- Author: Scott Van Der Kar
At planting (preferably in spring), if trees have an unbranched trunk greater than 2 feet tall, the tree should be headed back. This procedure should induce other buds along the trunk to shoot. Always remove leaves at positions where new shoots are required. Leaf removal is important since the petiole covers the bud and prevents bud break. Lower branches with weak crotches (less than 45°, or greater than 90°) should also be removed.
During the first summer one shoot is encouraged to dominate by lightly pinching back the other shoots and loosely tying the main shoot to the stake. This shoot (leader) will become the tree trunk.
About every three months some pruning can be performed to rapidly create a large framework. Select primary scaffolds beginning with the lowest facing the prevailing winds. Select additional scaffolds, upward along the leader at intervals of several inches or more, to form a spiral pattern around the trunk.
Head these scaffolds to 18 inches in length to maintain the central leader. Remove strong unsymmetrical growth not required as the leader or scaffold branches. Also remove any limbs with weak crotches. The position of scaffold branches can be selected by removing a leaf in the desired position, thereby uncovering the bud.
In subsequent years continue to select primary scaffold branches until four to six are present. Then allow the leader to become the topmost scaffold. Continue to head back scaffolds. Each time they are pruned, they tend to produce two strong end shoots. One or two weaker shoots might also form, these should be removed. As the pattern continues, the tree will gradually open up.
Pruning Bearing Trees
How heavily to prune depends on the variety and the tree's vigor as judged by the tree spacing, soil and climate. Unpruned trees initially bear substantially more fruit, but as the canopy becomes crowded, the inside becomes devoid of leaves and fruit, and production moves to the outside of the canopy. As a consequence, it is more difficult to pollinate and harvest, and more damage to fruit from branch rubbing is encouraged.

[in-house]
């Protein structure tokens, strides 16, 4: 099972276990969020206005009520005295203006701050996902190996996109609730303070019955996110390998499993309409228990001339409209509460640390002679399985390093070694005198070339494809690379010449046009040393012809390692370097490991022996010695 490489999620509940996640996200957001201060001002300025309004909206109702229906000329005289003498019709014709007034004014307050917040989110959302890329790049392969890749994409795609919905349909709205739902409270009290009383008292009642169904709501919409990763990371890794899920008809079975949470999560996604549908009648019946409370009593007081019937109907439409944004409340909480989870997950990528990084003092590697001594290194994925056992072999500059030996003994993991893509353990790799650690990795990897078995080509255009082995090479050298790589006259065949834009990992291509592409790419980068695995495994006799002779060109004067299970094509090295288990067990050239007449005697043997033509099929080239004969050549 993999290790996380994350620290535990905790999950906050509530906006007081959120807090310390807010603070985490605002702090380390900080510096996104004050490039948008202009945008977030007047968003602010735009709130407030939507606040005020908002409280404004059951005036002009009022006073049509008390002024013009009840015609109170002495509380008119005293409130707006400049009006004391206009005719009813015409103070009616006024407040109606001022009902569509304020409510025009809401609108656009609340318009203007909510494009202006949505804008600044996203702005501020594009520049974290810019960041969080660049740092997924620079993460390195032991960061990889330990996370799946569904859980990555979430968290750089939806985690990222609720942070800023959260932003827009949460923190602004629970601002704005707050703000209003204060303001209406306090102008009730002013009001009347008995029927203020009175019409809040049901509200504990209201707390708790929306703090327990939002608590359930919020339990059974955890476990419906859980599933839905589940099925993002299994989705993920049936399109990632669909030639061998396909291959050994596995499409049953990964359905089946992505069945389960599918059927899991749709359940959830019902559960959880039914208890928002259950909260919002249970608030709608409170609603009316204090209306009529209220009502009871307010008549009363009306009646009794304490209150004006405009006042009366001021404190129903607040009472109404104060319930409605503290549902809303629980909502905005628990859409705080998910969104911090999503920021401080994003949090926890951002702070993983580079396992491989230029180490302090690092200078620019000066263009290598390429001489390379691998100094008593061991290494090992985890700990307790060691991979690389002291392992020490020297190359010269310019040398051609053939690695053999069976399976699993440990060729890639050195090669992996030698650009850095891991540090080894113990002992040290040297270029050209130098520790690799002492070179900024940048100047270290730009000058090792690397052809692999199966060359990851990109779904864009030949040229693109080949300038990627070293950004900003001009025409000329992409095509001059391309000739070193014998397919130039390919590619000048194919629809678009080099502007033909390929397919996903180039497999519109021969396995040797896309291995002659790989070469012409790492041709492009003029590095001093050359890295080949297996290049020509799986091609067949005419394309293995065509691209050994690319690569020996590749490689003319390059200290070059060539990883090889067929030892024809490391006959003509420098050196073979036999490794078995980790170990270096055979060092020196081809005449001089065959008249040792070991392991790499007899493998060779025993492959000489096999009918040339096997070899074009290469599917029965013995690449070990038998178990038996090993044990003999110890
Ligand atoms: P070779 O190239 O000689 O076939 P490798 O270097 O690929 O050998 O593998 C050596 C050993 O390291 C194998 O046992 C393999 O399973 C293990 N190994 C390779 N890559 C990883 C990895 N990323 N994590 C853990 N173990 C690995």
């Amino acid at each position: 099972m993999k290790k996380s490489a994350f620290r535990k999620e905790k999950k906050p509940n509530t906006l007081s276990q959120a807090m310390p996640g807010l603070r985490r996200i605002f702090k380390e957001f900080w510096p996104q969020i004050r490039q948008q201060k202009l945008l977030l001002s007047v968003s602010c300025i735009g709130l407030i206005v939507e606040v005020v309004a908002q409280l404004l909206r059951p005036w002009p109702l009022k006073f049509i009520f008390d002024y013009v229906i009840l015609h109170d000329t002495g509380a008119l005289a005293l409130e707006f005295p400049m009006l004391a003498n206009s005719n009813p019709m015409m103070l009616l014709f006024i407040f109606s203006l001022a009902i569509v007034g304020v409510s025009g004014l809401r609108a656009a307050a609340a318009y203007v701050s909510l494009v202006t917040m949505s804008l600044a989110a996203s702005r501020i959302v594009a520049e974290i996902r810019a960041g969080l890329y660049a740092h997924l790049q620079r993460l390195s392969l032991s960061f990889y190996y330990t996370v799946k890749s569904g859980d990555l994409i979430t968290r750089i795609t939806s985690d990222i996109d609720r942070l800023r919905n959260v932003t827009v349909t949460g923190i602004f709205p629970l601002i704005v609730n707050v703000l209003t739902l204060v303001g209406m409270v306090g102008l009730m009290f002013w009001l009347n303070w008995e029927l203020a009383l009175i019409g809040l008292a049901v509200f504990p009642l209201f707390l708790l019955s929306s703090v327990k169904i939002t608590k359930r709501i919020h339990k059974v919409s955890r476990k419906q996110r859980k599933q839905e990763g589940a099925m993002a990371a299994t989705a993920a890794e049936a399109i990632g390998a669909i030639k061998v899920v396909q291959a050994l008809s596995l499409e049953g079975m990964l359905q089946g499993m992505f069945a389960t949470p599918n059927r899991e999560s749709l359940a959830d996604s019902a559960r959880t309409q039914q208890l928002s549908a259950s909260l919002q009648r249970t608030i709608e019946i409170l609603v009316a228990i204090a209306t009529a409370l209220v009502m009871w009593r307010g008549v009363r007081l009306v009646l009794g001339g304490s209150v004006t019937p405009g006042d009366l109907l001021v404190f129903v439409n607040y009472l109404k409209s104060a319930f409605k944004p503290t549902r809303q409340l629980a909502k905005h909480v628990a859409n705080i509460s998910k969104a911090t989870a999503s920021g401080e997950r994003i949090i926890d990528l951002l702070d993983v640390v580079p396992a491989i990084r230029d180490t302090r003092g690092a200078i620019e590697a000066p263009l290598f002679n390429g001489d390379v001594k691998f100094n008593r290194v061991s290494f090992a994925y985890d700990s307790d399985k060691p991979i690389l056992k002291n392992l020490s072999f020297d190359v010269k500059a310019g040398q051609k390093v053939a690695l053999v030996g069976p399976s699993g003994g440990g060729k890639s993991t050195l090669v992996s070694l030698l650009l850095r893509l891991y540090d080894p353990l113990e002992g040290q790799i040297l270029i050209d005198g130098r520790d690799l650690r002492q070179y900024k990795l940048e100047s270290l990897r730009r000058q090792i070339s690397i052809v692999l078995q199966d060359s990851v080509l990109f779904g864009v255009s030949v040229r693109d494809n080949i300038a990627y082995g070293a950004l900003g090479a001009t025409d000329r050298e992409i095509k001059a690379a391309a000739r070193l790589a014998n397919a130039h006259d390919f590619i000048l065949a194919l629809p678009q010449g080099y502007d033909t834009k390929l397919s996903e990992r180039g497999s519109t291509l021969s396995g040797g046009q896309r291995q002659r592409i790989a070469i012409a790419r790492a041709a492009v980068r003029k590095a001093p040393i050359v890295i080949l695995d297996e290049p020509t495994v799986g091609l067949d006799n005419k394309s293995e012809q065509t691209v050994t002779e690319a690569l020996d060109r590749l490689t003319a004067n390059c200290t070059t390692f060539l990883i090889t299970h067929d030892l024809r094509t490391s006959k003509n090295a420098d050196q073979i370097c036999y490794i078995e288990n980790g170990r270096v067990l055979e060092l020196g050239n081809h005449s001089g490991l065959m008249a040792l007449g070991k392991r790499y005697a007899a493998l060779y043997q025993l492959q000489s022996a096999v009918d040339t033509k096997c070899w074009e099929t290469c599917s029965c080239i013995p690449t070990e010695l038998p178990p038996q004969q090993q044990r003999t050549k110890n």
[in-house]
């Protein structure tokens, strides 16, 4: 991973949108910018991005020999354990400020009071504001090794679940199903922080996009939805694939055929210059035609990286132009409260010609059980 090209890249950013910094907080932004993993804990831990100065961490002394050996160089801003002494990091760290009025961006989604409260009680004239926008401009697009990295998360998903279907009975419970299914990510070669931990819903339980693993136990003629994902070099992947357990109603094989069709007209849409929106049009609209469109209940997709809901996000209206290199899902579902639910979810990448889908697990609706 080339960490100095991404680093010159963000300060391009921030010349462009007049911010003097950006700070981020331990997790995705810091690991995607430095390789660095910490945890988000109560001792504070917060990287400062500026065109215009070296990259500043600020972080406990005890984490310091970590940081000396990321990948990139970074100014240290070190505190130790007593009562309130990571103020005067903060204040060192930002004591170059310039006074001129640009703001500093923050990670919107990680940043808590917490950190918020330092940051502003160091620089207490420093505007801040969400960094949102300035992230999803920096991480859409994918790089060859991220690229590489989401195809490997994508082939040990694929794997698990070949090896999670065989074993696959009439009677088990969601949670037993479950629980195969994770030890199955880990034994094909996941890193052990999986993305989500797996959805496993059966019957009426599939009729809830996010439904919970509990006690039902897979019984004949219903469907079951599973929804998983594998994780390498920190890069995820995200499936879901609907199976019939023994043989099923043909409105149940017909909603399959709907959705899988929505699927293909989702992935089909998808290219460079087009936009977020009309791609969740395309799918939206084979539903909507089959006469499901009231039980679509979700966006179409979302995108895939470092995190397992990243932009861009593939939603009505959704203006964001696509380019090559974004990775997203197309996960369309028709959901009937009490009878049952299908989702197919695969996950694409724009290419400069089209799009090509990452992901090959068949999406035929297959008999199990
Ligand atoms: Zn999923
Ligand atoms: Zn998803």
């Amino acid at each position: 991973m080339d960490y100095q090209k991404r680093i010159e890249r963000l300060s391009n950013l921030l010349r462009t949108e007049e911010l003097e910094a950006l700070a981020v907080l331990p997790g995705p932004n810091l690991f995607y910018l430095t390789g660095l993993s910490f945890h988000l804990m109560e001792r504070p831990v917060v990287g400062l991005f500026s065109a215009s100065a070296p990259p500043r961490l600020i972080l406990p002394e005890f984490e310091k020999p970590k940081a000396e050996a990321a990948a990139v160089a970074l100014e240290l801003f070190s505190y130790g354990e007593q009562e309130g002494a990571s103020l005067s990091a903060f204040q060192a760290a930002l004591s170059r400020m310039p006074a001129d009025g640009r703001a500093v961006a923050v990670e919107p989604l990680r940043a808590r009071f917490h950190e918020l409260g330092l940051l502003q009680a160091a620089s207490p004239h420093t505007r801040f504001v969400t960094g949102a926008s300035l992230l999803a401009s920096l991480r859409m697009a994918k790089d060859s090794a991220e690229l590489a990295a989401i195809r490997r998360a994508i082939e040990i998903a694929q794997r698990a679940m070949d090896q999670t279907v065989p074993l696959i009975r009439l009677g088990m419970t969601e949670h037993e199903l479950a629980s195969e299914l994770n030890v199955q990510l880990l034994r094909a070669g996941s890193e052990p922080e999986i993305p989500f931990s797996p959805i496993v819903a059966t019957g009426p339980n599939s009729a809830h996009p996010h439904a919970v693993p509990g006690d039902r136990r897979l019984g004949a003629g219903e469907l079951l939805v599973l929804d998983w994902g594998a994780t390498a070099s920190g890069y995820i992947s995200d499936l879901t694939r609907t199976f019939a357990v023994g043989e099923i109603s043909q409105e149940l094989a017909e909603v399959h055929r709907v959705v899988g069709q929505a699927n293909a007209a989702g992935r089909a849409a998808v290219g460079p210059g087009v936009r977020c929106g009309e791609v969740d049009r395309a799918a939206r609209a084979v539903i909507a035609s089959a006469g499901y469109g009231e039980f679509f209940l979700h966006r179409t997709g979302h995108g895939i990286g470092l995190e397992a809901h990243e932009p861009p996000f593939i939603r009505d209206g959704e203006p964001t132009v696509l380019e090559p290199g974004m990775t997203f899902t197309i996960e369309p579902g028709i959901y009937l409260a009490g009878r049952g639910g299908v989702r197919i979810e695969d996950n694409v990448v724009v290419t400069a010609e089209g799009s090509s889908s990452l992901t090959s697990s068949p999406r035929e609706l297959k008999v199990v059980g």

From the third or fourth year from planting the goal should be to prune about 6 to 8 inches from the new growth. This pruning should be done in the spring prior to bloom. If there is excessive growth during the summer, a light fall pruning may be necessary. However, heavy cropping will retard vegetative growth.
Each year branches that are crowding the center need to be thinned out along with dead wood. Fruiting wood that has grown more than 18 inches from the scaffolds also needs to be headed back to prevent the limbs from breaking with the weight of fruit.
The best level of pruning is going to be determined by experience. The severity of pruning will vary according to the lateral growth each season and cropping level. Other guidelines are to avoid too much shading within the canopy and to allow enough room between branches so that fruit will set clear of limbs and other fruit.
This is an abridged version of the pruning article in the California Cherimoya Association Handbook